November 7, 2016
How Badly do Americans Want to Move to Canada… Really?
It’s safe to say that our neighbours to the south are experiencing one of the most contentious elections in their nation’s history – so much so, that U.S. residents have repeatedly stated they’ll move to Canada if their candidate of choice loses. We know there’s lots to love about our great nation (maple syrup! Free health care! Justin Trudeau with his shirt off!). But how seriously do Americans want to move to Canada and buy Canadian real estate?
UPDATE: As of publishing, Donald Trump has since won the U.S. Presidency. See how American interest in Moving to Canada performed in the election aftermath here.
Serious About Crossing the Border? 5 Tips You Need to Know
1. Canadian and American Mortgages Work Differently
Unless you have the cash to purchase Canadian real estate outright, you’ll likely need to take out a mortgage – and given the historically low cost of borrowing in Canada and attractive exchange rate for Americans, obtaining financing from a Canadian bank can make a lot of financial sense. But there are a few key differences in how mortgages from each nation work. For example, if you pay less than 20% down on your home purchase in Canada, you can only spread the payments over 25 years, rather than the 30-year amortizations available in the U.S.
The way mortgage rates are advertised also differ; in Canada, a posted rate is often higher than the one you may qualify for, based on your credit and income qualifications. In the U.S., the lowest possible rate is the one displayed to the public. You’ll also experience a different process when applying for a mortgage; rather than the typical 45 days it takes in the U.S., a Canadian mortgage pre-approval and financing can be granted within just a few days, given all the proper documentation is provided. Be sure to check out the resources provided by the Government of Canada to prepare.
2. Prepare to Make a Larger Down Payment
While Canadians and permanent residents can pay as little as 5% down on their home purchases, the typical Canadian bank will require 10 times that amount from an American purchaser if they don’t yet have a source of income in Canada. Because Canadian lenders qualify borrowers based on their credit history and ability to service debt, they’ll require more cash up front if you’re not employed here. However, a benefit to moving to Canada from the U.S. is that credit histories are often tracked by the same bureaus; a Canadian bank will likely be very comfortable with a solid American credit history.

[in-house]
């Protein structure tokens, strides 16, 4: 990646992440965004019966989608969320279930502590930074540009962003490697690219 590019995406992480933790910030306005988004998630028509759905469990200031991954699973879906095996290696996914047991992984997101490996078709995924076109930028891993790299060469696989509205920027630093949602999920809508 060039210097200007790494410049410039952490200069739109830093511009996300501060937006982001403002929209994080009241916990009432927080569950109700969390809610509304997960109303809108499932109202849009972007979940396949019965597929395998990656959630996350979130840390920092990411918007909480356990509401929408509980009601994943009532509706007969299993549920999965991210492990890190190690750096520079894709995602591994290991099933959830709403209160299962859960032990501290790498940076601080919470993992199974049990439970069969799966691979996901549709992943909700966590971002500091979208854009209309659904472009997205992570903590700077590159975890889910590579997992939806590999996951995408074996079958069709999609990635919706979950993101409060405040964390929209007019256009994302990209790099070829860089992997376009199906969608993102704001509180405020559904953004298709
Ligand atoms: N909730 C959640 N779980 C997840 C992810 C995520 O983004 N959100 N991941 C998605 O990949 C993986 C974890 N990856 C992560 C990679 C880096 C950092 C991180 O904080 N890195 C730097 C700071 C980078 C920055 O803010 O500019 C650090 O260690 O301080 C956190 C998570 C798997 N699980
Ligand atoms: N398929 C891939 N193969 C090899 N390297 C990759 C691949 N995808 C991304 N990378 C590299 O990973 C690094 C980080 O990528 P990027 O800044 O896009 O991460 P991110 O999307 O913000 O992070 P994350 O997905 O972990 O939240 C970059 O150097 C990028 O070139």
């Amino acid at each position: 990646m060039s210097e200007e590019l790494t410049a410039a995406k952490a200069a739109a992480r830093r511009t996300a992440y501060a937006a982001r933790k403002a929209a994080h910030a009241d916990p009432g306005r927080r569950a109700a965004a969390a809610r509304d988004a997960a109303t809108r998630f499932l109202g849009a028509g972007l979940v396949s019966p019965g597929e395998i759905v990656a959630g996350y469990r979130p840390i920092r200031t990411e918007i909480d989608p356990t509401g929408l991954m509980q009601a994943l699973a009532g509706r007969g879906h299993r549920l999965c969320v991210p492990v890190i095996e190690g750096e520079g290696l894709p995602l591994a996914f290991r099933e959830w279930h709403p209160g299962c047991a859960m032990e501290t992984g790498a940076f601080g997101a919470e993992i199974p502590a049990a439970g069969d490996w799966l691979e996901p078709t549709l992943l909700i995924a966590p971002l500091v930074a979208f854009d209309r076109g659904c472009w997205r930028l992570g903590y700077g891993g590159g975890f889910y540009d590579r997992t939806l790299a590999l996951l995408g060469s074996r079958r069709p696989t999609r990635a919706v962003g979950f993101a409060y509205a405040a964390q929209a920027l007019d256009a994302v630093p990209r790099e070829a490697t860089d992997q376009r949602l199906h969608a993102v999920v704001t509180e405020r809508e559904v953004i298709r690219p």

3. Steer Clear of Vancouver
We understand the appeal of this fabulous west coast city: with one of the mildest climates in the country, stunning mountain views and ocean access, Vancouver real estate is highly-sought by Canadian homebuyers. However, recent tax rules have made it more expensive for foreigners to buy real estate here; a 15% tax on the total home purchase price was implemented on August 2 for foreign buyers purchasing anywhere in the Metro Vancouver area.
4. You’ll Take on More Complicated Taxes
Depending on your citizenship and what you use your Canadian home for, you may find yourself taxed by both the Canada Revenue Agency and the IRS.
Let’s say you will no longer own real estate or earn income of any kind in the U.S., and plan to use your Canadian home solely for residential purposes; under the U.S. Foreign Account Tax Compliance Act (FACTA), you likely won’t need to pay any American tax on your Canadian home until you sell it. However, should you use your home for any income-generating purpose such as renting it out, you’ll need to pay income tax to both the Canadian Revenue Agency and the IRS. You’ll also need to pay American tax on any capital gains earned on your home’s value when you do sell; depending on whether you already resided in Canada at the time of your home purchase, you may be exempt from such taxation on the Canadian side, however, you will be required to report the sale and proceeds to the CRA.
5. Be Serious About Moving to Canada
The best way to affordably purchase Canadian real estate, and benefit from the qualification and programs available to Canadian home buyers, is to become a permanent resident; doing so will grant you access to the minimum 5% down payment rule, and also qualify you for the First Time Home Buyers Plan, and other tax credits to help you purchase your home.